Nfld. & Labrador

For Wabush mayor, being left out of Air Canada plans is just history repeating

While news of a bailout package for Air Canada is being greeted with relief in some parts of Labrador, others aren't so jovial.

'I hope they don't come back,' says Ron Barron

Wabush mayor Ron Barron said he'd rather not see Air Canada return to the region. (Darryl Dinn/CBC)

While news of a bailout package for Air Canada is being greeted with relief in some parts of Labrador, others aren't so jovial.

For Ron Barron, mayor of Wabush — which has not been listed as one of the reinstated services, and instead will be served through interline agreements with third-party regional carriers — it makes no difference whether the airline returns or not.

"We've seen this in the past from them, that they've pulled out of here before," he said.

"But when we had other airlines here that set up shop — regional carriers — they drove them out of here by undercutting them."

On Tuesday, the federal government announced a $5.4-billion bailout package for Air Canada, which in exchange has agreed to refund customers, keep jobs and bring back regional air services that were suspended last year.

But Barron said carriers like PAL Airlines and Pascan Aviation continued to serve Wabush despite the pandemic, something he's disappointed the nation's largest airline didn't do.

Labrador West Chamber of Commerce president Toby Leon says the real barrier for the community is cost, rather than availability. (Darryl Dinn/CBC)

"They just cut and run, and that's not acceptable," said Barron. "Personally, I hope they don't come back. Let's get somebody else in here."

Toby Leon, the president of the Labrador West Chamber of Commerce, likewise doesn't see the return of Air Canada as a solution to the region's needs.

In the midst of the pandemic, Leon said, they'll have to trust Ottawa's judgment in the bailout but Labrador West has long been overlooked.

"There's never been a great solution to our air link to the province and the rest of the world," he said.

"I don't think Air Canada has ever really been a great asset to us."

Goose Bay Airport Corporation CEO Goronwy Price says they're happy to see the return of Air Canada service. (John Gaudi/CBC)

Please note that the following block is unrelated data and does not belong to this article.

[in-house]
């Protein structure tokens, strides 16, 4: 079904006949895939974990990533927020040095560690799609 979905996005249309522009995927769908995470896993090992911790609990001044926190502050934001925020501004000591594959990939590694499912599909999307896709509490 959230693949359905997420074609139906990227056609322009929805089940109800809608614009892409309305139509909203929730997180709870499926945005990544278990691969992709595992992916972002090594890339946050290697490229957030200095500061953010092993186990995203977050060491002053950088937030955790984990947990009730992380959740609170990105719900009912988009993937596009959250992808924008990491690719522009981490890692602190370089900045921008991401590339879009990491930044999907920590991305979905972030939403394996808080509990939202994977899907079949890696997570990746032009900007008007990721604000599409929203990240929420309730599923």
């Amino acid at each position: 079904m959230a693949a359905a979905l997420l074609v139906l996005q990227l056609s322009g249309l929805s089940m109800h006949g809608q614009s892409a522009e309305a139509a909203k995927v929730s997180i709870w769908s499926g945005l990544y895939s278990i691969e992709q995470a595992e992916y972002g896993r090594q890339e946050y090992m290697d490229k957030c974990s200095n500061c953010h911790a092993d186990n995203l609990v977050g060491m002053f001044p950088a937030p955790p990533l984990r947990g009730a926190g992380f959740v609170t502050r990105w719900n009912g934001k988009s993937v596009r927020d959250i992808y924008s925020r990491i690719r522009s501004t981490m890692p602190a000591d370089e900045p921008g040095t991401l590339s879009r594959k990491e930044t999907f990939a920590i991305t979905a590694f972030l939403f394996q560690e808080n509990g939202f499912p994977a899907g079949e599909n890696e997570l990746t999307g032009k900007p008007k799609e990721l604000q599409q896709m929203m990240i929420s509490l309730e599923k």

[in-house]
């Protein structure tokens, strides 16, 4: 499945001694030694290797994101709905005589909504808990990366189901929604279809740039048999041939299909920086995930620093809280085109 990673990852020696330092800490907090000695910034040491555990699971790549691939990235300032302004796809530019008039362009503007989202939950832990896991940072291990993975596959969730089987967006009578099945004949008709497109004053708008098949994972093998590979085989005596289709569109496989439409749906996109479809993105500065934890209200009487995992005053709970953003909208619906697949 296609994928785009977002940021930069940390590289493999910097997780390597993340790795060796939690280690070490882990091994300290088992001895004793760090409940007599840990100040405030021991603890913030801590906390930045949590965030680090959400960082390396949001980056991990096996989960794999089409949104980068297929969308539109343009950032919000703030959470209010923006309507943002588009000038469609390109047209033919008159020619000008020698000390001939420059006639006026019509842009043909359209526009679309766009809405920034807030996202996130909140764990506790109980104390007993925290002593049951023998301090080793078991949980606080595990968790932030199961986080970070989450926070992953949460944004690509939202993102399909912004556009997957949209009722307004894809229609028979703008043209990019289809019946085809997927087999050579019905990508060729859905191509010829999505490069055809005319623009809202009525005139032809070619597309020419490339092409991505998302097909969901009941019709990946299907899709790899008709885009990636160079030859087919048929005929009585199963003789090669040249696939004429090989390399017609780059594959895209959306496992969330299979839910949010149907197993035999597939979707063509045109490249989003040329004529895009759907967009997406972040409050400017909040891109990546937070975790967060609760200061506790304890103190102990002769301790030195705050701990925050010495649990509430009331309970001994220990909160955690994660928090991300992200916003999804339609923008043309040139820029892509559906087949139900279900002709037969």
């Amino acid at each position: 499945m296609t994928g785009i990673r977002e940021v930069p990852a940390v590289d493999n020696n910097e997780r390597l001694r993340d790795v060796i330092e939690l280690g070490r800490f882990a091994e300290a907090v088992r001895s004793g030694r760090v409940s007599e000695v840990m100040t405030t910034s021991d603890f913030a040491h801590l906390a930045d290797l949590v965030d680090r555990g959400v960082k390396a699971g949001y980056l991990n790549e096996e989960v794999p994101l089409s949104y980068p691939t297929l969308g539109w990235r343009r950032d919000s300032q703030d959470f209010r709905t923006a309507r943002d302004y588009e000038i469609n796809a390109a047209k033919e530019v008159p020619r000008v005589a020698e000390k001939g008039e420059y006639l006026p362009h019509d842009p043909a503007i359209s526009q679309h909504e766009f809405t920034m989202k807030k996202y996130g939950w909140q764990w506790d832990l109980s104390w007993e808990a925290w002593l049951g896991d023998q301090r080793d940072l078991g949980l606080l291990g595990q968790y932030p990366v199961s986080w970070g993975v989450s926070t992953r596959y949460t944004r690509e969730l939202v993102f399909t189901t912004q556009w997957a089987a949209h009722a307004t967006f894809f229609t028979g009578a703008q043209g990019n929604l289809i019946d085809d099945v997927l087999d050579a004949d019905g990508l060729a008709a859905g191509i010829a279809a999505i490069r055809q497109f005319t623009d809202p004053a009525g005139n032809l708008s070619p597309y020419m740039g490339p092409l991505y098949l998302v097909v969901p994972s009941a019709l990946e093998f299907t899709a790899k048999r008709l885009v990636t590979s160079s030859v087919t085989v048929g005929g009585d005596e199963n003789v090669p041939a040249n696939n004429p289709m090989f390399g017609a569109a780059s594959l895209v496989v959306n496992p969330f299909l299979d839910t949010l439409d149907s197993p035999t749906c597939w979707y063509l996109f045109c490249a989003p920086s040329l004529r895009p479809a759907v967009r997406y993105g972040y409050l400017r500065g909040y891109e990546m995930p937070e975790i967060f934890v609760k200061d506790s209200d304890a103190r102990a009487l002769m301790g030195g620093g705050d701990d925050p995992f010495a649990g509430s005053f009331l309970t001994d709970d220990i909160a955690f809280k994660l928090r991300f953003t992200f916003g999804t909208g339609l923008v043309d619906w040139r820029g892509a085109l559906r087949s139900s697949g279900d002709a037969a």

Leon said the region needs to look elsewhere for a better solution to what he says is more an issue of cost than availability.

"There's never been a huge problem in the interim with getting flights; it's always been the price," said Leon.

While Leon would happily see the return of Air Canada to Labrador West, if only for their seat sales, he said there needs to be a more long-term solution.

"Whether that's the Q400s that PAL bought being more inexpensive to operate, and being able to compete, or this charter coming in and putting pressure on," he said. "I know that there are opportunities out there."

Welcome news for airport CEO

But for Goronwy Price, the general manager and CEO of the Goose Bay Airport, the bailout package is a welcome development.

The loss of Air Canada flights, Price said, had a substantial impact on the airport and the community.

"In 2020, we saw a 60 per cent reduction in our traffic," he said. "In 2019, we had 160,000 passengers go through our airport. In the year in 2020, we only had 69,000."

Due to the fixed costs of maintaining the airport at operational capacity, said Price, they lost between 60 and 80 per cent of their revenue throughout 2020, depending on the area of operations.

As a regional airport they're thankful to have had two other carriers, he said, but are eagerly anticipating the return of Air Canada services.  

"The fact that Air Canada has come out and said that they are reinitiating their routes is a very positive sign for us."

Air Canada declined an interview request from CBC's Labrador Morning, but said in an emailed statement that discussions are ongoing with all regional carriers.

Read more from CBC Newfoundland and Labrador

ABOUT THE AUTHOR

Conor McCann is a freelance writer and journalist based in St. John's.

With files from Labrador Morning and Darryl Dinn

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